baby with strange bruising from tourniquet
- 0Nov 7, '07 by stunner127The other day I saw something strange and I was wondering if anyone here has seen anything like this before and can give me any info.
The patient was a baby in the ER. A nurse had placed an IV on the previous shift and IV fluids were infusing. I went in to assess the patient, unwrapped the arm to check the IV site and noticed the entire arm where the IV was was a purplish red color and there was a ring of petechiae on the upper arm where I assume the tourniquet had been placed. The discoloration went all the way down the arm and there was definitely a really defined line between the normally colored skin and the discolored skin. There was no infiltrate and no tourniquet was left on the arm. There was good capillary refill, a strong radial pulse and his hand was warm. It looked awful and the mom was really upset. The entire arm looked like one big bruise.
Of course I had the doc come in and check it out and he had never seen anything like that either. Does this happen when the tourniquet is left on too long or is applied too tightly? Are babies particularly vulnerable? I have never seen this before even on patients who have mistakenly had tourniquets left on them for an hour or more. Does elevating the arm or applying cold or heat help in this type of situation? Should I have d/c'd the IV (it was flushing fine and the doc said it was ok to leave it). Any info would be appreciated especially on how to prevent this!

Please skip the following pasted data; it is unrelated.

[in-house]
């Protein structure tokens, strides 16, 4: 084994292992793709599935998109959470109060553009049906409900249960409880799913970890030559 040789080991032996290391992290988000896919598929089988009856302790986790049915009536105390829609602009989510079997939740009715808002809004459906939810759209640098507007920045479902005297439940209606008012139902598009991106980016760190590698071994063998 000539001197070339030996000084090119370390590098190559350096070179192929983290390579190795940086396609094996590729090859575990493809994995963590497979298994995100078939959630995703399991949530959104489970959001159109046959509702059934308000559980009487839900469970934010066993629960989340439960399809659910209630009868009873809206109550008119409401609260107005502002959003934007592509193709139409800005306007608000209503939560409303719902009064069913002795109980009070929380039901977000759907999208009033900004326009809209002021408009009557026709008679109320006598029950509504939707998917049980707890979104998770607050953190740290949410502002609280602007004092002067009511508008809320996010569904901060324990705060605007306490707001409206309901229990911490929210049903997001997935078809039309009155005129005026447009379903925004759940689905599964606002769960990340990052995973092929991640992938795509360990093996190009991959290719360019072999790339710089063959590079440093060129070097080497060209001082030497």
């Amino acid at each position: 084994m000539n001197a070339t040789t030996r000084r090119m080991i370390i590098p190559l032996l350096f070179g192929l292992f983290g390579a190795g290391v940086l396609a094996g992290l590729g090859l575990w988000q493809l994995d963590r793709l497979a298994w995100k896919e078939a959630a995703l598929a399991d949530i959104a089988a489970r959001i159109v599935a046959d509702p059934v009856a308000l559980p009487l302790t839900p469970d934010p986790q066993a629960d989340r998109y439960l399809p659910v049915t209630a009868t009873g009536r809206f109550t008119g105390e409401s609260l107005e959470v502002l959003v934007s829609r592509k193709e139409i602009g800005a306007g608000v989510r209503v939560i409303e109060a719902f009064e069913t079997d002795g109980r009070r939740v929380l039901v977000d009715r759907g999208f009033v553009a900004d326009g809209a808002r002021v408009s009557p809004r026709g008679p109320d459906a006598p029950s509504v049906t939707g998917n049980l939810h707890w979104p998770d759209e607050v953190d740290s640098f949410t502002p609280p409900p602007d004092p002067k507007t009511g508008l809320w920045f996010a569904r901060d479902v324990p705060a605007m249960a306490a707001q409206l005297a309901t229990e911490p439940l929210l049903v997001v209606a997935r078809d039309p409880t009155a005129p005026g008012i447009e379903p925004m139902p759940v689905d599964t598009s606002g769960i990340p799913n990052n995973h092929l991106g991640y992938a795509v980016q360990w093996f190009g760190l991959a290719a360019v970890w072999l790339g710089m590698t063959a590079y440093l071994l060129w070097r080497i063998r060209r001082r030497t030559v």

- 0Nov 8, '07 by JolieHow old was the baby, how fat, and how much did he weigh?
I worked in NICU and quickly got out of the habit of using tourniquets at all because they caused more problems than they solved. A standard tourniquet is far too wide, and capable of producing too much pressure on the baby's arm or leg, which can injure the skin (bruising, petechiae). I also personally found that veins tend to "blow" when a tourniquet is used.
My suggestion is to have a second person (You need a helper to hold the baby anyway.) restrain the extremity, and apply gentle pressure in lieu of a tourniquet. In my experience, this prevents skin injury and lessens the chance of "blowing" the vein. If a tourniquet is needed, tie a couple of rubberbands together, and don't apply it too tightly.
If the baby shows no other signs of a bleeding disorder, I would probably attribute the discoloration to trauma from the IV start. As long as the site is monitored closely, I believe it is OK to use it for the short term. But be aware that discoloration that may signal an infiltrate will be difficult to observe, so the IV will have to be pulled at the first sign of trouble.
- 0Nov 28, '07 by iluvivtI absolutely would have discontinued that site immediately. Babies are at increased risk for infiltration and extravasation injuries. Any extravastion in an infant or small child needs immediate intervention. It sounds like an adult tourniquet was used and it was too tight-----then when the vein was accessed blood escaped and or subsequently leaked from the hole made to get into the vein. The other thing that could have happened is that there was a through and through puncture of the vein and the nurse was able to get back into the vein. Or maybe multiple attempts were made near the insertion site causing leakage from the vein. The collection of blood in that tissue in some cases could be enough to cause nerve injury and compartment syndrome. When in doubt take it out no matter what the doctor says. You asked the doctor----but did he write his or her assessment and the time checked in the medical record---I bet not----and they probably will not remember in court that they said it was OK to use
- 0Jun 26, '12 by Rob72Could be any of the above. Nursing school doesn't "waste time" on such "mundane" skills as venipuncture.:icon_roll A tourniquet should lightly compress the skin, and never requires the slingshot-pulling motions frequently seen. Extravasation is also possible (I sincerely hope not!).
Me- an old NICU/PICU phleb...